Published Online: March 1, 2016
Food allergies are increasingly common and can cause life threatening allergic reactions and significantly impair quality of life of patients and their families. Food allergies resolve at different times and prognostic information regarding the timing of resolution is helpful for patients and clinicians.
Savage et al. report in The Journal of Allergy and Clinical Immunology: In Practice, a review of the literature on the natural history of food allergy. They describe factors that are associated with early resolution of the allergy as well as persistence. These clinical and laboratory factors can provide prognostic information on a population and individual level and improve patient care.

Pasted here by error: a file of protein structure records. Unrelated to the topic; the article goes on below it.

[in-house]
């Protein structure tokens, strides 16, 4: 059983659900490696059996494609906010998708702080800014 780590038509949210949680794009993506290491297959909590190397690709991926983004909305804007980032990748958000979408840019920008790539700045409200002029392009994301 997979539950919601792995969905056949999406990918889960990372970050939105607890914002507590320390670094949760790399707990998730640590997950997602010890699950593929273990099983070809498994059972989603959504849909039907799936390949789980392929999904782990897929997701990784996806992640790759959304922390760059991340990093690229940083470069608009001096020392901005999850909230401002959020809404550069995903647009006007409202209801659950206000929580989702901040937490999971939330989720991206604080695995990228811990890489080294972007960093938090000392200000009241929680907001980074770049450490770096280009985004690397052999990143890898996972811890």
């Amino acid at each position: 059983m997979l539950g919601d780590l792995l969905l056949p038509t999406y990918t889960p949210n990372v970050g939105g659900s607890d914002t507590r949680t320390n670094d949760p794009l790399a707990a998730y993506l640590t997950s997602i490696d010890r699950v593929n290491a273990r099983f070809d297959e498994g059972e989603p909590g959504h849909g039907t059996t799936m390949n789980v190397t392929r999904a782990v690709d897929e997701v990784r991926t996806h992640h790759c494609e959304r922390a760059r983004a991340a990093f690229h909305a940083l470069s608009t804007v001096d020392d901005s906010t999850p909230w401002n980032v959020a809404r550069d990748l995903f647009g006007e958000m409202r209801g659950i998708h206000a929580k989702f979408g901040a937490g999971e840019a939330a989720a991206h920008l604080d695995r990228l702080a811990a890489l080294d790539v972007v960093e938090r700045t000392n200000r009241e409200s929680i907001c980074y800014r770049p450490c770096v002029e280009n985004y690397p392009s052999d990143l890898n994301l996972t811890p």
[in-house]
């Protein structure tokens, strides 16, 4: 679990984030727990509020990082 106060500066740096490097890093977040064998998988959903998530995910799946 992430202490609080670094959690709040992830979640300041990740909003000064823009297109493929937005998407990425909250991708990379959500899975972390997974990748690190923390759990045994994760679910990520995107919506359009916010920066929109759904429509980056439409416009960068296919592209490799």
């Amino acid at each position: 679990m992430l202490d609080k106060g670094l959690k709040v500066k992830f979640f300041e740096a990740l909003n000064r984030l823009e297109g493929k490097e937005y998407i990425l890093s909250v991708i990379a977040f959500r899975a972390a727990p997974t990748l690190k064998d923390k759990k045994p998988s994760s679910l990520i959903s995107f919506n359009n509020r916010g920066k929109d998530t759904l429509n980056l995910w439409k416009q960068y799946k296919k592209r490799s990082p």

Like other fields in medicine, Allergy is moving towards a personalized approach to patient care. In this review, the authors present evidence that an individual patient’s food allergy course can be predicted based upon their medical history and laboratory evaluation. This information has the potential to improve the care of the food allergic patient.
The Journal of Allergy and Clinical Immunology: In Practice is an official journal of the AAAAI, focusing on practical information for the practicing clinician.